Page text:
John Whitfield, appellant, v. State of New York, respondent.

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Supreme Court, Appellate Division, Second Department, New York.

John Whitfield, appellant, v. State of New York, respondent.

2016–03621

Decided: June 27, 2018

CHERYL E. CHAMBERS, J.P. SHERI S. ROMAN BETSY BARROS LINDA CHRISTOPHER, JJ. John Whitfield, Brooklyn, NY, appellant pro se. Barbara D. Underwood, Attorney General, New York, N.Y. (Judith N. Vale and David Lawrence III of counsel), for respondent.

Submitted—March 12, 2018

DECISION & ORDER

In a claim, inter alia, to recover damages for medical malpractice, the claimant appeals from a judgment of the Court of Claims (Thomas H. Scuccimarra, J.), dated March 18, 2016.  The judgment, upon a decision of the same court dated January 28, 2016, made after a trial, dismissed the claim.

ORDERED that the judgment is affirmed, without costs or disbursements.

The claimant alleges that the defendant's agents and employees failed to timely diagnose and treat the claimant's urinary tract infection (hereinafter UTI) while he was in the custody of the Department of Corrections and Community Supervision at various correctional facilities from 1988 to 2010, and then fraudulently concealed his medical condition and their medical malpractice.  The claimant filed a notice of intention to file a claim in September 2008, and thereafter filed this claim in August 2010 alleging, inter alia, medical malpractice, ordinary negligence, and fraud.  After a trial, the Court of Claims found that the claimant failed to establish by a preponderance of the evidence that the defendant committed medical malpractice or ordinary negligence, or any other basis for liability.  The court also found that so much of the claim as was based on events occurring prior to 90 days before the claim was served on the defendant was time-barred.  A judgment was entered dismissing the claim, and the claimant appeals.

The Court of Claims erred in finding that so much of the claim as was based on events occurring prior to 90 days before the claim was served was time-barred on the ground of the claimant's noncompliance with Court of Claims Act § 10(3), since the defendant's failure to plead that defense or to move to dismiss the claim upon that ground effected a waiver of that jurisdictional defect (see Court of Claims Act § 11[c];  Scott v. State of New York, 204 A.D.2d 424, 425;  Pelnick v. State of New York, 171 A.D.2d 734, 735;  see also Bowen v. Nassau County, 135 AD3d 800, 800–801;  Paladino v Time Warner Cable of N.Y. City, 16 AD3d 646, 647).  Nevertheless, the claim was properly dismissed because the claimant failed to establish that the defendant committed medical malpractice, ordinary negligence, or fraud.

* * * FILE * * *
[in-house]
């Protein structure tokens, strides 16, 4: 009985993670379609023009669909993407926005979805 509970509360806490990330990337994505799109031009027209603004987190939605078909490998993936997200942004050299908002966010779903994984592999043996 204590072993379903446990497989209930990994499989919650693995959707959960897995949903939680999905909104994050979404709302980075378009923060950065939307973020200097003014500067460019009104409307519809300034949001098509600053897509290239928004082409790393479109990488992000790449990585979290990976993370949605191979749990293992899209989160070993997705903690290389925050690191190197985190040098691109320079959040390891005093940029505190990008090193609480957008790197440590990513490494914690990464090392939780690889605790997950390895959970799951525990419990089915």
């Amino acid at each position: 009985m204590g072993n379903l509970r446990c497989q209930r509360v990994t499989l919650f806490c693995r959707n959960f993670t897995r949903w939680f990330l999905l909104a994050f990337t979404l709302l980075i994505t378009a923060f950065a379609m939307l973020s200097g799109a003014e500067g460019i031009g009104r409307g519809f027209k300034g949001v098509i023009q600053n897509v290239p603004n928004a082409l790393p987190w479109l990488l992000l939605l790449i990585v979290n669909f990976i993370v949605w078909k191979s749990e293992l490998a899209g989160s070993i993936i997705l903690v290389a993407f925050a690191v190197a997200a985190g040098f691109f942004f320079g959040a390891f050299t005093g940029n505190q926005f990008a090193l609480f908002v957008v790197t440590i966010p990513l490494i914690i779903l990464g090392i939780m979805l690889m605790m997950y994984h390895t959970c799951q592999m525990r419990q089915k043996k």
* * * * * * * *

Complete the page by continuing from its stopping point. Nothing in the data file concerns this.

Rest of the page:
“To establish a prima facie case of medical malpractice, a plaintiff must set forth (1) the standard of care in the locality where the treatment occurred, (2) that the defendant breached that standard of care, and (3) that the breach was the proximate cause of his or her injuries” (Elkin v. Goodman, 24 AD3d 717, 720;  see Meiselman v. Crown Hgts. Hosp., 285 N.Y. 389).  Further, where, as here, the subject matter (UTIs) and treatment thereof are “not within the ordinary experience and knowledge of laypersons” (Estate of Ward v. Hoffman, 139 A.D.2d 691, 693), the claimant must establish a prima facie case of medical malpractice through expert medical opinion (see McDermott v Manhattan Eye, Ear & Throat Hosp., 15 N.Y.2d 20, 24).

Here, a fair interpretation of the evidence supports the conclusion of the Court of Claims that the claimant failed to establish any departure from accepted medical practice or that any alleged departure was a proximate cause of his injuries.  The evidence adduced at trial established that the claimant's laboratory tests in 1988, 2001, and 2006 showed bacteria in his urine, and that he was not diagnosed with a UTI until 2008.  However, there was no expert testimony that the failure to diagnosis a UTI based solely upon a laboratory report showing bacteria in the urine was a deviation from accepted standards of care, or that the failure to diagnose a UTI until 2008 was a proximate cause of any of the medical conditions or ailments that the claimant allegedly sustained as a result of the allegedly delayed diagnosis.  The evidence did not establish that any ordinary negligence on the part of the defendant's employees in failing to communicate the results of the claimant's laboratory reports to him was a proximate cause of his injury (see Mosezhnik v. Berenstein, 33 AD3d 895, 897;  Rodriguez v. Montefiore Med. Ctr., 28 AD3d 357, 357–358).  Furthermore, the claimant failed to prove that he sustained any damages due to the alleged fraudulent concealment of medical malpractice by the defendant's employees that were separate and distinct from the damages caused by the alleged malpractice (see Rochester Fund Muns. v Amsterdam Mun. Leasing Corp., 296 A.D.2d 785, 788;  Abraham v. Kosinski, 251 A.D.2d 967, 968;  Ross v Community Gen. Hosp. of Sullivan County, 150 A.D.2d 838, 842).

The claimant's remaining contention is without merit.

CHAMBERS, J.P., ROMAN, BARROS and CHRISTOPHER, JJ., concur.

ENTER:

Aprilanne Agostino

Clerk of the Court